Rick Warren taught us there are five purposes of the church and five purposes for our lives. They key to life and the key to church is to keep these purposes in balance. Do not emphasize one at the expense of another.
You might be surprised to learn that not everyone agrees on the whole balance thing. (You might also be surprised by this. I heard an early teaching by Rick–back when his church was small, like five or ten thousand–and he taught about the four purposes of the church. He didn’t add fellowship in until later.)
I have heard Bill Hybels say we need to give a disproportionate amount of time and attention to one purpose–evangelism. He says balance does not work. They try to be unbalanced in favor of evangelism. www.willowcreek.com
Steve Sjogren doesn’t believe in balance either. He believes that the purpose of service can be the driver for all the rest. Servant evangelism, he calls it. Service drives the evangelism, which gets people in the church where they can be disciples, worship, and fellowship. Service drives the train. http://www.servantevangelism.com
From one perspective, you could argue that my plan–the double your class through hospitality plan — is a fellowship-driven plan. Fellowship drives people into groups where they are saved, discipled, worship, and serve.
If I understand John Macarthur’s philosophy of ministry, he is all about discipleship through hour-long expository sermons. This is equipping the saints for the work of the ministry. The saints are equipped, the service gets done, the evangelism gets done, worship and fellowship get done. Discipleship drives everything else. http://www.gty.org
Jack Hayford teaches we ought to emphasize one purpose above the rest as well, but he chooses a different purpose–not fellowship, not service, not evangelism, not discipleship, but worship. Worship is the key driving purpose that raises the tent for all the others to work under.
What do you think? Should we:
- Keep the purposes balanced? (Rick Warren)
- Emphasize evangelism above the rest? (Bill Hybels)
- Emphasize service above the rest? (Steve Sjogren)
- Emphasize fellowship above the rest?
- Emphasize discipleship above the rest? (John Macarthur)
- Emphasize worship above the rest? (Jack Hayford)
You might be surprised by my answer: I’d give the nod to putting worship slightly above the rest. It is one of the reasons we start every conference with worship. Why?
- The Bible says it is fitting. It is just right. It is fitting that the upright would praise Him.
- Jesus said that if He is lifted up, He will draw all men unto himself. Lifting up seems an obvious allusion to worship. This is the message of Sally Morgenthaler in Worship Evangelism. There is something inherently attractive to the world to see a people enthusiastically adoring God.
- We are taught that we get close to God through worship. Isn’t Christian living all about getting close to God? What is discipleship if it is not learning to live close to God? Psalms teaches that we enter His gates with thanksgiving and His courts with praise. We might say, “We get into God’s neighborhood with thanksgiving and into His living room with praise.” We get into God’s area code with thanksgiving and up close and personal in praise.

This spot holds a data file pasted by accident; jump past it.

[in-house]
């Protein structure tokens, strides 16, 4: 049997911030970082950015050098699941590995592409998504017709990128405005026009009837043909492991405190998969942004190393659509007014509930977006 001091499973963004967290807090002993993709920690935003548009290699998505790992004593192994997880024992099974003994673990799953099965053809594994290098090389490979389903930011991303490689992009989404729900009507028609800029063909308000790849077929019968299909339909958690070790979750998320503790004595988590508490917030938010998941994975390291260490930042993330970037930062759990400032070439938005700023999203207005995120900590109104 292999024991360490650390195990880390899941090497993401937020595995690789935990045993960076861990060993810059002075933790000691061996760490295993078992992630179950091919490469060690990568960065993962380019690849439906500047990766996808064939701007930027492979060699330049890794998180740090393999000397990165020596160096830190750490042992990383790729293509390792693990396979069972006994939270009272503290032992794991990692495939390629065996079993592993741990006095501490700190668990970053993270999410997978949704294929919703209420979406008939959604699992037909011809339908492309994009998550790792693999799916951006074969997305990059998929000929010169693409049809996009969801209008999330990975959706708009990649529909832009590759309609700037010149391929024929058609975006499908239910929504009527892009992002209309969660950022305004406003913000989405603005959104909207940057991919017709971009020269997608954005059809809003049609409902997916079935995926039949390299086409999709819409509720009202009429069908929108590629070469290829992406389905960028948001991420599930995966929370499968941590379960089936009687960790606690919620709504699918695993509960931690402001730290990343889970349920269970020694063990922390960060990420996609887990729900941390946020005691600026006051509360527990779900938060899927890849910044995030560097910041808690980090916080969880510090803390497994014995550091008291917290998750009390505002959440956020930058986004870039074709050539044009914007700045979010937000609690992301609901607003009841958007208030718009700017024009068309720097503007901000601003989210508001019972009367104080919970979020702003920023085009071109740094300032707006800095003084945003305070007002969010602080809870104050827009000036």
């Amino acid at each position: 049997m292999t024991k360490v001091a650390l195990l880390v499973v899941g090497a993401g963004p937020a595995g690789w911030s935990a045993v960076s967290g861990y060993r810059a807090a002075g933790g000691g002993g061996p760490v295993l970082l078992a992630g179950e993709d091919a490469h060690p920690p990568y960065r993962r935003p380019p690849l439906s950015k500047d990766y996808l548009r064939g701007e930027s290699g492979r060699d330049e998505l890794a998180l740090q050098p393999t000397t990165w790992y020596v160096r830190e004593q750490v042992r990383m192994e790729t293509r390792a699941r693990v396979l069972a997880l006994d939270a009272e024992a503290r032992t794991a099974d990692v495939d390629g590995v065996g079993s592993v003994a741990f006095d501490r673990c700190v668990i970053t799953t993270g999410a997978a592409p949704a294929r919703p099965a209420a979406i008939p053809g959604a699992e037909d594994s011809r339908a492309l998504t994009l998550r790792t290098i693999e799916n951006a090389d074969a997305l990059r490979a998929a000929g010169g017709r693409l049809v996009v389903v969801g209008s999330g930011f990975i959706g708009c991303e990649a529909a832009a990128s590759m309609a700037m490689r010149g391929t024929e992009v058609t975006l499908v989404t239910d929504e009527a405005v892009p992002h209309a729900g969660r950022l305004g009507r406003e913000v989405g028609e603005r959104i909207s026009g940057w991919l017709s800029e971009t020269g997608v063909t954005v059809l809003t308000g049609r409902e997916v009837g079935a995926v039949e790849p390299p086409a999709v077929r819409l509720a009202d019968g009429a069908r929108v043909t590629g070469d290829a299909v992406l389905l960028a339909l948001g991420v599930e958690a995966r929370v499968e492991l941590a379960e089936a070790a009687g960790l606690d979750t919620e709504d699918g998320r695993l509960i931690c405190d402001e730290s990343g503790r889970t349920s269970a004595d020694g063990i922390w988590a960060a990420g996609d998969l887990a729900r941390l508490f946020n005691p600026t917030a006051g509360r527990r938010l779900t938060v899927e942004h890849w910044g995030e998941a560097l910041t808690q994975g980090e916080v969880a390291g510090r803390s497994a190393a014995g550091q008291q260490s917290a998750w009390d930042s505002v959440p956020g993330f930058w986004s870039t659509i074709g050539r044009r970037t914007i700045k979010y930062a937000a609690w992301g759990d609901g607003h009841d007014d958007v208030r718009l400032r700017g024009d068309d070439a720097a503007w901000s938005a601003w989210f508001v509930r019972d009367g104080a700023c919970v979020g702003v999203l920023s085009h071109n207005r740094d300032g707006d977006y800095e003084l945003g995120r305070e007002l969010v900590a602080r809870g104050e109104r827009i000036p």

- Praise helps us to get the Lordship issue right. Christian living is centrally about who is boss, who is Lord. Worship helps to clear our thinking about this. As we sing, “I exalt you!” we are reminded that He is God and I am not. Discipleship is all about learning to live under the Lordship of Christ. Worship helps us with that.
- Worship builds fellowship. There is something about the common experience of exalting our one God together that makes us feel closer together. We cannot all get closer to God without also getting closer to each other.
- Jehoshaphat demonstrates the importance of worship in one of my favorite Old Testament stories. He faces his enemy with the choir leading the army. The enemy is defeated. Gotta love that story. Here is a great line: “We do not know what to do, but our eyes are on you. Love it.
- Worship is just a wonderful experience. Worship at its best is joyful worship. Piper: “He is most glorified in us when we are most satisfied in Him.” You love to worship, don’t you? It is, for me, more fun than Six Flags. If there were not any redeeming, noble quality about worship, I’d still want to worship because it is so much fun.
Worship creates spiritually vibrant people. Groups that regularly worship together are almost twice as likely (86%) to be spiritually vibrant when compared with those who don’t worship together.
By the way, worship also correlates positively to growth. Groups that worship together are more likely to grow.